wax Poetics

Various Artists

Judgment Night

Released 1993
record label Immortal/Epic Records
Written by Jon Kirby

Various Artists - Judgment Night
Various Artists - Judgment Night

Unlike the stereotype-perpetuating scene fostered by filmmakers in the ’70s, blaxploitation’s ’90s incarnation was cultivated from the soundtrack backwards. Although films like Menace II Society or Juice maintain stubborn footing in our hearts, their scripts seem incidental when compared to each soundtrack’s wealth of staggering singles. Although few ’80s babies can likely recall the flimsy premise of Judgment Night, most cul-de-sac rap aficionados will applaud its soundtrack for creatively pairing rap and rock acts, rendering one nonsensical grail of musical matchmaking that parents of all creeds and colors could dislike, in unison.

Conceived under the grunge regime, much of Judgment Night’s talent was culled from the Pacific Northwest, giving a geographic advantage to Seattle’s Sir Mix-A-Lot, whose collaboration with Mudhoney, “Freak Momma,” contained the foreboding ad lib “I think I just lost my street credibility, y’all!” Having conducted his own controversial rock experiment a year prior, Ice-T teamed up with L.A. neighbors Slayer to execute a medley of three songs by U.K. punkers the Exploited. While tracks like Run-DMC and Living Colour’s “Me, Myself, and My Microphone” recognized rap’s Rick Rubinesque roots, most of the tunes tended to favor the rock idiom, demanding that rap participants make larger compromises than their rock counterparts. Poised to compose their own potential eulogy, De La Soul penned a tongue-in-cheek tale of a washed-up rap group who produces a gimmicky song in a transparent attempt to achieve crossover success. Ironically, it was this duet with Ireland’s Teenage Fanclub that would serve as the album’s most enduring single, “Fallin’.”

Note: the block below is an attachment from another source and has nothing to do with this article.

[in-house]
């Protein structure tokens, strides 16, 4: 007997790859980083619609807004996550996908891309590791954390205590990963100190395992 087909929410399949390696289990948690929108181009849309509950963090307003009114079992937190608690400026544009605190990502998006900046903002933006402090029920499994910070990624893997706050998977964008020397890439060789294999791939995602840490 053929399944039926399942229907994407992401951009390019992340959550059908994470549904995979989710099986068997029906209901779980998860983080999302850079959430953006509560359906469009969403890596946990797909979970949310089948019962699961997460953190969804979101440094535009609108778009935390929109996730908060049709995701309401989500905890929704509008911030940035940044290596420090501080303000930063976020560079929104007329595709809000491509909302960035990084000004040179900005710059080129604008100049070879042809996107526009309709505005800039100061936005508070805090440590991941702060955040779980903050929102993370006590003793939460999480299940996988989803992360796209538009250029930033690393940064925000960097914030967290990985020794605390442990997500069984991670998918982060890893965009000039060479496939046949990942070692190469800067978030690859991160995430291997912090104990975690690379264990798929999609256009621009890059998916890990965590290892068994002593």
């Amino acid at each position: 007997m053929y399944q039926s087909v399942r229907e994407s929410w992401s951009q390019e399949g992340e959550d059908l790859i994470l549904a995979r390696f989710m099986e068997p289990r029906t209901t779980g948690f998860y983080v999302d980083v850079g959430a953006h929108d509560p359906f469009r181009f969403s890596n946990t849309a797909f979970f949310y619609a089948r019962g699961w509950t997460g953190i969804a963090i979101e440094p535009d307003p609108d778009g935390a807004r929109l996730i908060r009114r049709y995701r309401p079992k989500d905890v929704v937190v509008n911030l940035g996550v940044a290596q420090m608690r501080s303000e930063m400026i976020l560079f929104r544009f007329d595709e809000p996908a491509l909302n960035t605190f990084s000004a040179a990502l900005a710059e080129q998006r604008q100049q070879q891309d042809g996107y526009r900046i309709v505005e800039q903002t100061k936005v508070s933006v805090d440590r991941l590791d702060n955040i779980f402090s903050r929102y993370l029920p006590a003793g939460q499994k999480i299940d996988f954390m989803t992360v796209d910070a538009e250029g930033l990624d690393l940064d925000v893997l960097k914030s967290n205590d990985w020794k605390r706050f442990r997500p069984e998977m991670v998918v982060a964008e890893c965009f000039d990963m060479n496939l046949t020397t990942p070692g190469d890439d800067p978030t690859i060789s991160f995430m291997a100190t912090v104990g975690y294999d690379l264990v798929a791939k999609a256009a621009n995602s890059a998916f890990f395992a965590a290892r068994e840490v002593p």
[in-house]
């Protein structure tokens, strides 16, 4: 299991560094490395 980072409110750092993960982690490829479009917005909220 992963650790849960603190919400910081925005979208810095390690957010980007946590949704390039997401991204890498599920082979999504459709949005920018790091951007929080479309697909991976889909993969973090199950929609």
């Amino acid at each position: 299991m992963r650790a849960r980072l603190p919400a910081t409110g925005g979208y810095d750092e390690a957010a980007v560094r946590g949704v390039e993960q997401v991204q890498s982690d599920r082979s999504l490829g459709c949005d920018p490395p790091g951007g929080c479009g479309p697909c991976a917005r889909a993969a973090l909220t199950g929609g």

This lesson in industry synergy sewed rap-rock seeds far and wide, yielding crops of pop misspellings, ranging from Korn to Limp Bizkit to Linkin Park, birthing a lucrative composite genre in the process. Teenagers were able to bring Cypress Hill songs to their bewildered guitar teachers and a major movie studio was able to recoup on a lackluster film with a blockbuster concept. In true blaxploitation fashion, the resulting glory trickled down just short of Black music, putting the finishing touches on a perfect offscreen drama.